Some fdcpa attorneys make reference to Municipal Services Bureau, for example; here.  But this appears to be because Navient acquired Gila LLC (MSB) in 2015.  So, the fdcpa attorneys soliciting business regarding MSB collection efforts might be primarily for cases involving student loans.

Thank you for the caselaw references.

The information from the MSB website is self-serving, so it would be to their advantage to claim that they are not covered by FDCPA.

As you stated, the FTC ruled that FDCPA applied to a company collecting exactly the same types of unpaid fines as this one. So I need to look into their reasoning to see why it applies.

Thanks!!!

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3 hours ago, cjtx2 said:

As you stated, the FTC ruled that FDCPA applied ...

The FTC doesn't rule, per se.  They have the power to initiate a court proceeding.  Only a court can rule;

Quote

The FTC files a complaint when it has “reason to believe” that the law has been or is being violated and it appears to the Commission that a proceeding is in the public interest. Stipulated final injunctions/orders have the force of law when approved and signed by the District Court judge.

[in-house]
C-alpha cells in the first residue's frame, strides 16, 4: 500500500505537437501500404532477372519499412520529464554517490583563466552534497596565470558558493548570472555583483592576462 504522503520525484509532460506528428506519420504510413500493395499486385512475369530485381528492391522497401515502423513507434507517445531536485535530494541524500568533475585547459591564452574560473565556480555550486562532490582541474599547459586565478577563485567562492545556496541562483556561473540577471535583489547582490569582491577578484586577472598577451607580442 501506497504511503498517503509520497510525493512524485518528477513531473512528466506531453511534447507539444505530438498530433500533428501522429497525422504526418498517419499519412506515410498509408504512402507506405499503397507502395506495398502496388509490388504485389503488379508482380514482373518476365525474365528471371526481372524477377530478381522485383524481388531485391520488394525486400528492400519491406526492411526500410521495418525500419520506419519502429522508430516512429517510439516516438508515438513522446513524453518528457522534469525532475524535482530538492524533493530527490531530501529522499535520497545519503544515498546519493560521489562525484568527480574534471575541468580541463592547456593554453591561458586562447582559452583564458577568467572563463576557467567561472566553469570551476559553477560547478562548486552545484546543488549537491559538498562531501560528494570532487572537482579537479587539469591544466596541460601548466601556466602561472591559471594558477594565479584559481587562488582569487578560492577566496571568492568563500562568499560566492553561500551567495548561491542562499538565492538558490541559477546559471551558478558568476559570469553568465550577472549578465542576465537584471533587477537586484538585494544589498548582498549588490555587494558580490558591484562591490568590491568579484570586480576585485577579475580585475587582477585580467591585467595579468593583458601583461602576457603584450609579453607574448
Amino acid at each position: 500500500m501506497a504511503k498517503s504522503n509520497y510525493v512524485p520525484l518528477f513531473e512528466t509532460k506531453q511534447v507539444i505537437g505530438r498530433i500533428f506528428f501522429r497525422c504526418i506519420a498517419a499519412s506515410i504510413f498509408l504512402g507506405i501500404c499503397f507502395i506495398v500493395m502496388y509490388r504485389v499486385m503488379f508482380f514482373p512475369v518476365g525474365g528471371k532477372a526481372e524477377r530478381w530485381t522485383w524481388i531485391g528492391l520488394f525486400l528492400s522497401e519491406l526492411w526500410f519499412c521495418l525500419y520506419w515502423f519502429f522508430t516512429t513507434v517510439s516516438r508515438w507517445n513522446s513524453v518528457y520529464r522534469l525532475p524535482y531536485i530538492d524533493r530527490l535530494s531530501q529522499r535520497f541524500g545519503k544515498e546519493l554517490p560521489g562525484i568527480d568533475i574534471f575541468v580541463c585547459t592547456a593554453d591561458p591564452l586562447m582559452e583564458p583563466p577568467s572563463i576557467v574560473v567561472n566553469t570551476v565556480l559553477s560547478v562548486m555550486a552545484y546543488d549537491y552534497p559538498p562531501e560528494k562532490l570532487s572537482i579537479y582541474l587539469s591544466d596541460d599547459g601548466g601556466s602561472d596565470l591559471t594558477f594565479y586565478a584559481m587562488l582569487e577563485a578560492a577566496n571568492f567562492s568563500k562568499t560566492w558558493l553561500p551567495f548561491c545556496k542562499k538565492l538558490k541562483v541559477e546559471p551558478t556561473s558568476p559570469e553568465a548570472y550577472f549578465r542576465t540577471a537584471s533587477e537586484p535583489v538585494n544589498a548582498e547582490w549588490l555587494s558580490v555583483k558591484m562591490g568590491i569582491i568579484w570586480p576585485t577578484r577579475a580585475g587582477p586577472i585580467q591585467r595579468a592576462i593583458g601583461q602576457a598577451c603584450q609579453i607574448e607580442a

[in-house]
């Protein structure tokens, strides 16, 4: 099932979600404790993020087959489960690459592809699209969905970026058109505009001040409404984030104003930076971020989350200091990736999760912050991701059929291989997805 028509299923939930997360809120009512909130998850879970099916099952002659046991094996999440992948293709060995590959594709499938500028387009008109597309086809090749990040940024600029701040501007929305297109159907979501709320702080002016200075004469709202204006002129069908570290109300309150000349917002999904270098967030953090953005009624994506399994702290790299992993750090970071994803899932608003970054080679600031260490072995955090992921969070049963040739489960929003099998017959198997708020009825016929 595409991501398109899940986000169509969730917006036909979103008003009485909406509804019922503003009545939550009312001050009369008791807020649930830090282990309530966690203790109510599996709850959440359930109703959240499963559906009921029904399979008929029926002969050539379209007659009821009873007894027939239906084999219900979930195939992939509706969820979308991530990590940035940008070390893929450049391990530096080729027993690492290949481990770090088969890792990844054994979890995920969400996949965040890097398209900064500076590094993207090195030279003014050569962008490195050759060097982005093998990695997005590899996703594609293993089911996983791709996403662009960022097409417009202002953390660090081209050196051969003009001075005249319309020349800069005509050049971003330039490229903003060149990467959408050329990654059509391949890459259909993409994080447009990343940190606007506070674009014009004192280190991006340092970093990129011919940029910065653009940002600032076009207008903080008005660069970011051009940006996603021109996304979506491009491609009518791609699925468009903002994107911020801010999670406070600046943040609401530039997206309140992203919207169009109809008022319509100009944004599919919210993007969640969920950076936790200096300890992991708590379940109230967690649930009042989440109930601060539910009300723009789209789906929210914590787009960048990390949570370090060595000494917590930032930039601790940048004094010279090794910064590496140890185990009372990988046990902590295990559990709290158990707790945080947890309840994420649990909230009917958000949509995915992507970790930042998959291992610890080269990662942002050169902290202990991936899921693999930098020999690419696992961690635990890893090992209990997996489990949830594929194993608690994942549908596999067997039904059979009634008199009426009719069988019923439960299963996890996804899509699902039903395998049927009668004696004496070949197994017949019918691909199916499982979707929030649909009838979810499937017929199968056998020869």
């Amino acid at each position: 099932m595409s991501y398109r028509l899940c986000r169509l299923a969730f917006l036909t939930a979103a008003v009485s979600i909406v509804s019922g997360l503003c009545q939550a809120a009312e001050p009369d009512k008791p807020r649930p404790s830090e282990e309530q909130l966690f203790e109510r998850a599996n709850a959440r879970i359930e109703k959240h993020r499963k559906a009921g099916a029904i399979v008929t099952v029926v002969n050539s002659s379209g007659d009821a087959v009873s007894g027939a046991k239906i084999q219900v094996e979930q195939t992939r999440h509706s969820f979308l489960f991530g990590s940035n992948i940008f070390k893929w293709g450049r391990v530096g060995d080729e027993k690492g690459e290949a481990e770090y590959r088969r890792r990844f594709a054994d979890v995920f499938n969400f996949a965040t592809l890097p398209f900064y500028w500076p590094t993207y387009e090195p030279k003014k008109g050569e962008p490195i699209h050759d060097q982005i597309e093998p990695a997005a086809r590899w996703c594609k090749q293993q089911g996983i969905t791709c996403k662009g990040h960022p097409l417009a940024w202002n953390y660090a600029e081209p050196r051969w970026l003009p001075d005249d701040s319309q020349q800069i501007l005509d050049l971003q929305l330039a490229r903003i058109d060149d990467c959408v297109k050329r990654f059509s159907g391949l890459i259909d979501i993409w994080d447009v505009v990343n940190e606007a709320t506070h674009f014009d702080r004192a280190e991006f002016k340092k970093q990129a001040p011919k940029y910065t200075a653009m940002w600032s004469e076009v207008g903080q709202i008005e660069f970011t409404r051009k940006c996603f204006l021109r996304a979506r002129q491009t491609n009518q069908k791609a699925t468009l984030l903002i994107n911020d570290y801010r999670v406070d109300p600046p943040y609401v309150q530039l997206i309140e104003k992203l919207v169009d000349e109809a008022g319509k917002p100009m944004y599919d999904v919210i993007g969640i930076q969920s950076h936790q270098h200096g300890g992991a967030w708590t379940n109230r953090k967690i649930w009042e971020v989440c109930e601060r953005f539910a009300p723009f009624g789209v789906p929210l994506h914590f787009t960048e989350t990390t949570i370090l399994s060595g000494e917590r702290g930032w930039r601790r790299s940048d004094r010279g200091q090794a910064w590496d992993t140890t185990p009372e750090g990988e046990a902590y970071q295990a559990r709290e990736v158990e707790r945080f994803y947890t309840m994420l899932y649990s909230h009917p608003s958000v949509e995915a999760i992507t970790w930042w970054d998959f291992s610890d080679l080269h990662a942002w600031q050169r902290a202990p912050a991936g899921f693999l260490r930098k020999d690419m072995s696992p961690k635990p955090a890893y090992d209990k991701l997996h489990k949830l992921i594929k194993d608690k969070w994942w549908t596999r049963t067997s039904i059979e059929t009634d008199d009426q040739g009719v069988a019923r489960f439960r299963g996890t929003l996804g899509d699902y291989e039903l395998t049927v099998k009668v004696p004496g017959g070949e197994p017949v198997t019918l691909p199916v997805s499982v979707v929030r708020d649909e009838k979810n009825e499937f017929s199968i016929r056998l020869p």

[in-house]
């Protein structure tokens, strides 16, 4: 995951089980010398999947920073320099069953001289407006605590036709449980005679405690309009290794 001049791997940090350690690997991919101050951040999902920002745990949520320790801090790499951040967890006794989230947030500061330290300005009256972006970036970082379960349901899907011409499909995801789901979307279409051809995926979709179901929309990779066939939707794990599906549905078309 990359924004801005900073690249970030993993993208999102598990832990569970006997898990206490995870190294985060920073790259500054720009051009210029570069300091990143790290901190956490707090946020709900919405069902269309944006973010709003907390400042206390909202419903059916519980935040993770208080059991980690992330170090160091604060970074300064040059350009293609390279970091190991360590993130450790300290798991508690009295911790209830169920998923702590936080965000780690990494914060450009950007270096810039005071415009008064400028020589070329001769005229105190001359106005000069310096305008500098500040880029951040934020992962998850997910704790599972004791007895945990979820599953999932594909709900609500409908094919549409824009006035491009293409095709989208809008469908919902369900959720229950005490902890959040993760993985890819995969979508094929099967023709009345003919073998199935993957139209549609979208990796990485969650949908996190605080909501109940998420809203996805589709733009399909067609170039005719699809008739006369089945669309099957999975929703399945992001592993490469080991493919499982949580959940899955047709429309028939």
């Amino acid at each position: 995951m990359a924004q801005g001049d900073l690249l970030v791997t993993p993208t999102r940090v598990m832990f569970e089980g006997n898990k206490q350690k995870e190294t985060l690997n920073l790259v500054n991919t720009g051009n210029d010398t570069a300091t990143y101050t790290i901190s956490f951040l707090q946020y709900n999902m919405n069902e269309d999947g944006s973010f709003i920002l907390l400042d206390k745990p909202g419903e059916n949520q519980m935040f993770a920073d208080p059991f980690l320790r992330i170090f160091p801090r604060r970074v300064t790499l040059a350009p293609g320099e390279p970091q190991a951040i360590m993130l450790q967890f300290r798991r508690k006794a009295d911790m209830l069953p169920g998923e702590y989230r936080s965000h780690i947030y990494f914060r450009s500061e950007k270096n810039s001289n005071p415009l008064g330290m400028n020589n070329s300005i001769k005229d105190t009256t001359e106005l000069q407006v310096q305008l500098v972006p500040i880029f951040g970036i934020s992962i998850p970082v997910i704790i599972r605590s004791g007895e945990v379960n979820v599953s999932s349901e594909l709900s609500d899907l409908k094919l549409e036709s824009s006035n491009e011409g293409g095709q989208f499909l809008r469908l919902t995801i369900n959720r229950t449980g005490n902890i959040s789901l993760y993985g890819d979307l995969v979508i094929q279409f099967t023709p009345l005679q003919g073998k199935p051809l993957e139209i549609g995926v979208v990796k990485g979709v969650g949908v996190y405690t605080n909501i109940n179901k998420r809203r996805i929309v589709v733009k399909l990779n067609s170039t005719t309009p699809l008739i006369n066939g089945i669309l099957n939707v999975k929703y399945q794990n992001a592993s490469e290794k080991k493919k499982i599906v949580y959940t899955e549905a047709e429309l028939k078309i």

So, when I say that the FTC made a determination, that just means that they decided to allege violation(s) in a complaint.

The FTC's allegation in the AMS complaint (here) is pretty bare;

Quote

38. A “debt,” as defined in Section 803(5) of the FDCPA, 15 U.S.C. § 1692a(5), is “any obligation or alleged obligation of a consumer to pay money arising out of a transaction in which the money, property, insurance or services which are the subject of the transaction are primarily for personal, family, or household purposes, whether or not such obligation has been reduced to judgment.” Debts for municipal services, including utility bills and emergency medical services bills, are “debts” within the meaning of Section 803(5) of the FDCPA.

No court ever rendered an opinion, because the FTC and AMS settled the case and agreed to a stipulated order (here).

The stipulated order has much broader definitions of the terms "debt" and "consumer";

Quote

B. “Consumer” means any person.
C. “Debt” means any obligation or alleged obligation to pay money whether or not such obligation has been reduced to judgment.

So, the FTC action in the AMS matter is not likely to be of much use in a private fdcpa case (unless, perhaps, the defendant is AMS).

You'll have to check, but I believe that texas doesn't allow any private right of action (through consumer statutes or otherwise) to prosecute deceptive acts, etc.  You can, of course, complain to the FTC or the texas attorney general.